HomeRisk ManagementsEken camera doorbells may enable malicious individuals to spy on you

Eken camera doorbells may enable malicious individuals to spy on you

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Eken camera doorbells, a product manufactured by the Chinese company Eken Group Ltd, have recently come under scrutiny due to major vulnerabilities discovered by researchers from Consumer Reports (CR). These vulnerabilities could potentially allow ill-intentioned individuals to spy on unsuspecting users, giving them access to the footage from the devices or even complete control over them.

The CR researchers, Steve Blair and David Della Rocca, found that these doorbell cameras, sold under the EKEN and Tuck brands, as well as other seemingly identical brands, are all controlled through the same mobile app called Aiwit, which is owned by Eken. These devices are widely available through major retailers such as Amazon, Walmart, Shein, Sears, and Temu, with thousands being sold each month.

One of the critical vulnerabilities discovered by the researchers allows an attacker to create an account on the app and pair a nearby doorbell camera with another device, granting them access to view footage and potentially lock out the legitimate owner of the device. This raises serious concerns for individuals who may be targeted by stalkers or abusive partners seeking to surveil them through their connected devices.

Furthermore, some of the doorbell cameras analyzed by the researchers lack a visible ID issued by the Federal Communications Commission (FCC), which is a requirement for the sale of such products in the U.S. This oversight could potentially expose users to legal repercussions in addition to the security risks posed by the vulnerabilities.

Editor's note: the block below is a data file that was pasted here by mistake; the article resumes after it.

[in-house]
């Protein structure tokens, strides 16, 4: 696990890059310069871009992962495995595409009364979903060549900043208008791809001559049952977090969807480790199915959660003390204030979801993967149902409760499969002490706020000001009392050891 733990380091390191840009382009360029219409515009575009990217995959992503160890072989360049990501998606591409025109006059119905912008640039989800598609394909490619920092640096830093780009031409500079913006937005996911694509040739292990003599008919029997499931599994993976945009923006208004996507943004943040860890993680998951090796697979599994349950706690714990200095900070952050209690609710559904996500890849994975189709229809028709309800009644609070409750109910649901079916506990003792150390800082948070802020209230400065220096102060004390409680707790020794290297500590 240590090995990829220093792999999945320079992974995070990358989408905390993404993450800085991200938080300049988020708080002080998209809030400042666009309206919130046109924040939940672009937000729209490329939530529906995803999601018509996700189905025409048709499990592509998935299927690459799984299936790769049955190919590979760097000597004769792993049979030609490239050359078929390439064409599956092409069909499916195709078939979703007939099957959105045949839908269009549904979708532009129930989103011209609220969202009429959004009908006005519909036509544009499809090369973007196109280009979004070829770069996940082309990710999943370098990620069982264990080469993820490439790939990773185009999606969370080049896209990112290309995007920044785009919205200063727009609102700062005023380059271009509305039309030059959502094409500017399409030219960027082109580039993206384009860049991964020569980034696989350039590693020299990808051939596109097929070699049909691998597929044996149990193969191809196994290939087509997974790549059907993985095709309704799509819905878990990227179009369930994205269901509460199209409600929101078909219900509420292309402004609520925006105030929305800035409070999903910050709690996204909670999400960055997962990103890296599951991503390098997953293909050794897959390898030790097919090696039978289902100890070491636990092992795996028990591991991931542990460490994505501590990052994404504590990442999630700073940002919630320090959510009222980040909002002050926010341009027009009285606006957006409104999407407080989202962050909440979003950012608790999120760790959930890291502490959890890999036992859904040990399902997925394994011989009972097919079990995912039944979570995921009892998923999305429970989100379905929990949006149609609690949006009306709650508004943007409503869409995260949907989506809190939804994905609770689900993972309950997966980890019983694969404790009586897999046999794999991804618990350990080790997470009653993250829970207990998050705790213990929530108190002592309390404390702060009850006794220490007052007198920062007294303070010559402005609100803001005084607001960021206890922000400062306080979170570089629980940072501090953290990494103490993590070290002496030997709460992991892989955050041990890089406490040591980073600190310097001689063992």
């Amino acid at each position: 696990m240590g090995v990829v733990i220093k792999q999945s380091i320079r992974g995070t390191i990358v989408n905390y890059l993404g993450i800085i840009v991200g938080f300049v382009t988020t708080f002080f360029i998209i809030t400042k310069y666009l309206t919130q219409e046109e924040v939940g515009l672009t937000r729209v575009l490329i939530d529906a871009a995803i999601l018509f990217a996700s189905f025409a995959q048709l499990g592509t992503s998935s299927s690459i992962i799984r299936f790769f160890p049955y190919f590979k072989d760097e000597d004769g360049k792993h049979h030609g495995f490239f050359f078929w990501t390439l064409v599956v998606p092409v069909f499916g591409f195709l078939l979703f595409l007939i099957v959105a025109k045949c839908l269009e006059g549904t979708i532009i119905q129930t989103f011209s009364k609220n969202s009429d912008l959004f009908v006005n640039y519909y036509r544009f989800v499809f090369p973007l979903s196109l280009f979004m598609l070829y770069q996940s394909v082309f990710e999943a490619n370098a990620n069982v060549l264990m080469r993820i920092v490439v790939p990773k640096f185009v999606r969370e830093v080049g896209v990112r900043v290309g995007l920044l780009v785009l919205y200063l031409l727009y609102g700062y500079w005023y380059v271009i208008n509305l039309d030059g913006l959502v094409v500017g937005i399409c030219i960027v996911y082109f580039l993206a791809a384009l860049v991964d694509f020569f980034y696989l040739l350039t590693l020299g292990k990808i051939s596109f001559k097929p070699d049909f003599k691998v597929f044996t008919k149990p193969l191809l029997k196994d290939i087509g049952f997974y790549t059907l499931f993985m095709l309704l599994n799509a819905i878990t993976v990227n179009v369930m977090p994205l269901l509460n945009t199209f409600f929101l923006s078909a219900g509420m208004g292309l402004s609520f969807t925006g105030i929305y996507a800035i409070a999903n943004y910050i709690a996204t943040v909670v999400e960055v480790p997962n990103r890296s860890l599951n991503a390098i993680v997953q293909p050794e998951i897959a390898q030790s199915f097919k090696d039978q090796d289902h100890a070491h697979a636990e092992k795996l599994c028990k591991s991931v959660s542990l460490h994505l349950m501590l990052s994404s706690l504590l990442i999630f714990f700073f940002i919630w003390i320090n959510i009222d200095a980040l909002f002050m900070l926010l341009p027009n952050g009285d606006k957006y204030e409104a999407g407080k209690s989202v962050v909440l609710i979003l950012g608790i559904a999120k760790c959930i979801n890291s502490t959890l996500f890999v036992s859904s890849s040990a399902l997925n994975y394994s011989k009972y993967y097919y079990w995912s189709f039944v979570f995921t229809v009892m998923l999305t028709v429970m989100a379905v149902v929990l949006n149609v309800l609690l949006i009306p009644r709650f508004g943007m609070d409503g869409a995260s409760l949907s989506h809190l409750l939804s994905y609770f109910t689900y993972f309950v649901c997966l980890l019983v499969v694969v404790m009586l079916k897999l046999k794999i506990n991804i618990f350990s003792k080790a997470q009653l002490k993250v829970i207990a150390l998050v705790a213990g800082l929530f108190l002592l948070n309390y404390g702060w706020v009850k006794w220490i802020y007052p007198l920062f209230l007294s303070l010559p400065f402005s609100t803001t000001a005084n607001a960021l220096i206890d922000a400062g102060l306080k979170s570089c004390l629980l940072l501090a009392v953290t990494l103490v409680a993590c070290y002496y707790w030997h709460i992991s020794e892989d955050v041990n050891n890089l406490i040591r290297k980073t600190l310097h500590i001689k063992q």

In response to these findings, some online marketplaces like Walmart have taken steps to remove the flawed products from their catalog and offer refunds to customers who purchased them. However, as of now, the EKEN Smart Video Doorbell Camera Wireless devices are still available for purchase on Amazon, prompting calls for e-commerce platforms to take more responsibility in vetting sellers and addressing consumer complaints.

Justin Brookman, director of technology policy for CR, emphasized the importance of holding big e-commerce platforms like Amazon accountable for the products they sell, highlighting the need for stronger safeguards to protect consumers from faulty and potentially harmful electronics. The prevalence of insecure devices from Chinese manufacturers underscores the urgent need for stricter oversight and regulation to ensure the safety and privacy of users.

Overall, the discovery of these vulnerabilities in Eken camera doorbells serves as a stark reminder of the risks associated with internet-connected devices and the importance of thorough security assessments before deploying such products in our homes and businesses. As technology continues to advance, it is crucial for manufacturers, retailers, and consumers alike to prioritize security and privacy to prevent unauthorized access and potential harm.

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